GI confirmed McKenzie is indeed teething, how exciting! They also confirmed she is sick, how discouraging! McKenzie has an intestinal infection, a mouth infection and possible new food allergies. So, she has a bunch of medication and we did a stool study in hopes of finding out more. Its looking like she will be kept home and away from others as much as possible during cold and flu season - we want her to build an immune system, but not while her heart is still trying to heal. I know the summer should bring lots of fun, lots of development and hopefully no illnesses!

While I dislike seeing McKenzie sick, I am thankful she's home. It seems like it wasn't long ago when every time she got sick, she got admitted to Arnold Palmer. We never really know what to expect, we never really know when its "safe" to put away out emergency hospital bags. I think the hardest part of it all is knowing at any moment, things can change. This week she's home, but what about next? I am thankful her heart surgery is done as it's allowed less admissions - but the fear of her being admitted never really goes away as she's still a heart patient, still has an obstruction to her kidneys and still deals with dehydration. 

Becoming parents was life-changing in many ways, but becoming parents of a child with medical and special needs has changed who we are as individuals, how we think, how we live. I wouldn't change our lives with McKenzie for the world - but there are some days I wish she would catch a break for her own sake! Oh, little one - get well, you've got growing to do!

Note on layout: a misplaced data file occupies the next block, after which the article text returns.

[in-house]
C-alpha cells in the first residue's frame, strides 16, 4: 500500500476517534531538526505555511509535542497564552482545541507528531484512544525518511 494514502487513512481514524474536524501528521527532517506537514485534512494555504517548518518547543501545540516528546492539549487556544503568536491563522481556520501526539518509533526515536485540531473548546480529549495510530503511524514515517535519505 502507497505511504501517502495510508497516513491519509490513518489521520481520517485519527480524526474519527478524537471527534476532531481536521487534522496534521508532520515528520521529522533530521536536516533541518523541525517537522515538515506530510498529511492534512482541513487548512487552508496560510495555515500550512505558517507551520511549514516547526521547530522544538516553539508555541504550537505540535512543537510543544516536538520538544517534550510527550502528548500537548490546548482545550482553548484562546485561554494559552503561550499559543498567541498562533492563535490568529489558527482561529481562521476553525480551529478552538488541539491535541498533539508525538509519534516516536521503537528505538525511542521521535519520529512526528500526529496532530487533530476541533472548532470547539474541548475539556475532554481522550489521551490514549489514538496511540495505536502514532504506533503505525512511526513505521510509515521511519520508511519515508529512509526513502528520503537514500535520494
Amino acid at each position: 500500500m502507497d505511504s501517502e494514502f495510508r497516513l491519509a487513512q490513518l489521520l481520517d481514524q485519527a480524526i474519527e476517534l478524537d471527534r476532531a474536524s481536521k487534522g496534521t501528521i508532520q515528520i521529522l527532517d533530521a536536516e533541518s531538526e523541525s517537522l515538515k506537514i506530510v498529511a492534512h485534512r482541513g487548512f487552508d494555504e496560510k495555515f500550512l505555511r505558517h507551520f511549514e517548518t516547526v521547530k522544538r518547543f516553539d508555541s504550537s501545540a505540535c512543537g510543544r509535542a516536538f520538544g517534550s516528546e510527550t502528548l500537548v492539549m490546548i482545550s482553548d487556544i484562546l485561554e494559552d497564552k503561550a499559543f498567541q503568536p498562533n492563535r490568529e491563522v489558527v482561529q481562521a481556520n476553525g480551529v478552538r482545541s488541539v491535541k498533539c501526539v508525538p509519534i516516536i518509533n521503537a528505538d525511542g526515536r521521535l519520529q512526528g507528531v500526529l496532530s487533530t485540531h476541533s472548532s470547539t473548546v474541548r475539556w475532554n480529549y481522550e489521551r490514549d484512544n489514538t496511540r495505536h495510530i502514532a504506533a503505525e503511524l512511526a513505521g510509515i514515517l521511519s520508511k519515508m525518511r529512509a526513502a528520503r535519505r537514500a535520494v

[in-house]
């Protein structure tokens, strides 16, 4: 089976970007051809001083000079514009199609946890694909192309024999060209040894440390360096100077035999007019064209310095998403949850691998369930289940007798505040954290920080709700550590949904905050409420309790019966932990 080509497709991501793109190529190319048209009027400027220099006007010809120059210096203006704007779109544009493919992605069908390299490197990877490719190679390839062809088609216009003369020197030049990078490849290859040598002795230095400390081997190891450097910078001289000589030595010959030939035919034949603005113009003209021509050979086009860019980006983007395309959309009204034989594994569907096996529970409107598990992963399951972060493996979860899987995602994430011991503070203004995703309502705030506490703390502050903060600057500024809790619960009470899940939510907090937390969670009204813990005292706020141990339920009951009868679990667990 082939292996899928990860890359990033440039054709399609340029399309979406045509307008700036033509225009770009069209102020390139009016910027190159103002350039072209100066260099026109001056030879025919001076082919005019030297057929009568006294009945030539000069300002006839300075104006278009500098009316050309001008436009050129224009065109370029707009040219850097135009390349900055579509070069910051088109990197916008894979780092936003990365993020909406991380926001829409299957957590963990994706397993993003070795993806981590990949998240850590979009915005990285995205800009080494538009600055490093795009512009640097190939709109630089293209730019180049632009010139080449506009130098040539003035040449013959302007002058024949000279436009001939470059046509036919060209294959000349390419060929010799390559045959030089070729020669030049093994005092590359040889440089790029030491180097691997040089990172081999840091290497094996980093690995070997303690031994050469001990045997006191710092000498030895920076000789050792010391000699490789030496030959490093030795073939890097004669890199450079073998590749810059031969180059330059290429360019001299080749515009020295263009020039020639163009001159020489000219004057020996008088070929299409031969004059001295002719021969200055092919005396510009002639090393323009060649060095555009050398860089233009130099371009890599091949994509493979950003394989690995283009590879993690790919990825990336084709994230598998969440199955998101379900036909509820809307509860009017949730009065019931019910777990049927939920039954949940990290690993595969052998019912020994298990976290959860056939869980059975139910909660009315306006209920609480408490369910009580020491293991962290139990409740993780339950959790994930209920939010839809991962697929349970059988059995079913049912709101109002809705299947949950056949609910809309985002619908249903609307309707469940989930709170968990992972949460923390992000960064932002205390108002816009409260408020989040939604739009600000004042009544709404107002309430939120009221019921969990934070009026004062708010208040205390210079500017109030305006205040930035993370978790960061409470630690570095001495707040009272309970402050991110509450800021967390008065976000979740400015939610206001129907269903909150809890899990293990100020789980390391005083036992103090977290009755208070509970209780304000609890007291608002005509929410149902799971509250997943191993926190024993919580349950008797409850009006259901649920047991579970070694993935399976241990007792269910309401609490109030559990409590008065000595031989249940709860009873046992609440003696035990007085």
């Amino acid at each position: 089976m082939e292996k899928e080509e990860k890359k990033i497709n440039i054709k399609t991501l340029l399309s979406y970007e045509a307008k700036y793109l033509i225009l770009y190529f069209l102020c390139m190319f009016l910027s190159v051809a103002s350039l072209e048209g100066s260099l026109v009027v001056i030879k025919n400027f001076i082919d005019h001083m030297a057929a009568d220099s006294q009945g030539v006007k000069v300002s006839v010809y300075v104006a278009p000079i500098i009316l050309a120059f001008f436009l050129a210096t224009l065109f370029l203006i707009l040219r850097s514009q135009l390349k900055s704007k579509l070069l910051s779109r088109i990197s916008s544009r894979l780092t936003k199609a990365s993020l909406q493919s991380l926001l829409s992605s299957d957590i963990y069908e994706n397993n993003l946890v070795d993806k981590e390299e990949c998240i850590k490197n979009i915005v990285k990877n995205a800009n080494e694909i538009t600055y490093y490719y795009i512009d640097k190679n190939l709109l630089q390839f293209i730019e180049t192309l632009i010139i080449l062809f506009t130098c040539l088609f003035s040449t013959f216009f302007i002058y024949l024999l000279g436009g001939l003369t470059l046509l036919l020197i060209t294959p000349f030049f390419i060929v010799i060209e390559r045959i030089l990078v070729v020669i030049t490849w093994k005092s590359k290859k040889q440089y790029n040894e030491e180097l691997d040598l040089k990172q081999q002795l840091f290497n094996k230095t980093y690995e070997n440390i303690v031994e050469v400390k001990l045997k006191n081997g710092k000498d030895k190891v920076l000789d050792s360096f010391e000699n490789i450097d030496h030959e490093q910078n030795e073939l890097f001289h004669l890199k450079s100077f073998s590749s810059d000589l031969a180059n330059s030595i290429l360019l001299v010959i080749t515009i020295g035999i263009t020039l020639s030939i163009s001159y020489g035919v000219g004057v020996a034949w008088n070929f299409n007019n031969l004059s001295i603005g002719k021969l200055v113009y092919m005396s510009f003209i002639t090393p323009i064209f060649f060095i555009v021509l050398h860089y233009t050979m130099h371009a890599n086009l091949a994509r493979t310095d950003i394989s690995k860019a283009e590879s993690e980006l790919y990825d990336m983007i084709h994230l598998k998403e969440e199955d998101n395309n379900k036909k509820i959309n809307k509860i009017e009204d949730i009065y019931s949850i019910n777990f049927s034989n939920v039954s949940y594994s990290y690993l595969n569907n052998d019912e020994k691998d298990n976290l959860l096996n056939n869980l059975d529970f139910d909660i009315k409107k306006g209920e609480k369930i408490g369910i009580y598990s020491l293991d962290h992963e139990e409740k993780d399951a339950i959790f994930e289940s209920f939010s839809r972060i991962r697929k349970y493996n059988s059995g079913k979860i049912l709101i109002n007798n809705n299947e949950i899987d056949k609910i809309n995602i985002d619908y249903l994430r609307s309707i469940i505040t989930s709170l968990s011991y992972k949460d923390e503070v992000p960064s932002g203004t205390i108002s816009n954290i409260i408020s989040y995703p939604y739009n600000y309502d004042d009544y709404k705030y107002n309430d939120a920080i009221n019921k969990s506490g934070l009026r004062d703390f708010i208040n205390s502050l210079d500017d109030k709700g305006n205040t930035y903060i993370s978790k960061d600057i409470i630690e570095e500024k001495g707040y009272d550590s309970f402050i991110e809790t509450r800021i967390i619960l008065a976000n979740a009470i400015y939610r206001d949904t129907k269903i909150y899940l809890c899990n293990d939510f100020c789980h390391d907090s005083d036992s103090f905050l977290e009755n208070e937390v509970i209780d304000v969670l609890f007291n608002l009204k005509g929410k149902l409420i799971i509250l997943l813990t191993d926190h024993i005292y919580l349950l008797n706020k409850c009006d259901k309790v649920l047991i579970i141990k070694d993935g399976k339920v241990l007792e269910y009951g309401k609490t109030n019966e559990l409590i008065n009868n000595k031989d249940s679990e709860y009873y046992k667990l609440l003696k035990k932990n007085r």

Wednesday, January 3, 2018

The New Year

As we entered 2018, we were quickly reminded of McKenzie's health. The last few days have been full of uncertainty as she has had several fits of discomfort and recently stopped tolerating her feeds.

Of course we'd like to imagine McKenzie is teething and these are normal symptoms of such; however, with a baby that has a history of medical concerns and a dire need to continue gaining weight we are returning to Orlando earlier than expected for GI to check her out.

At times, having a medically needy child can be hard. It's not hard because of their needs, or because of the attention it requires but because of those who surround us. Time and time again we find ourselves explaining why we keep her isolated during cold and flu season, why she's not just a baby fussing, why we can't just "give her a bottle", and why we do things the way we do. Sometimes, it's hard for others to truly understand her underlying medical concerns that often cause us to isolate her, often her fussing results in a diagnosis of some sort and her inability to just "take a bottle" as she's been tube fed almost her entire life. As McKenzie's parents, we are also teachers, doctors, therapists and so much more.

As the first week of 2018 is half way through, we are reminded to always be on our toes when it comes to McKenzie's medical conditions. McKenzie is just a baby, but she's a baby with a lot of medical needs that should always be ruled out before assuming she's just being "a baby". As we move forward, we remind ourselves that we know what's best, we know to trust the gut-feeling. We also remind ourselves that others love us, love McKenzie and only want to ease our uncertainty the best way they know how and we are thankful. We are blessed, but ultimately we will always know what we need to do to keep her well.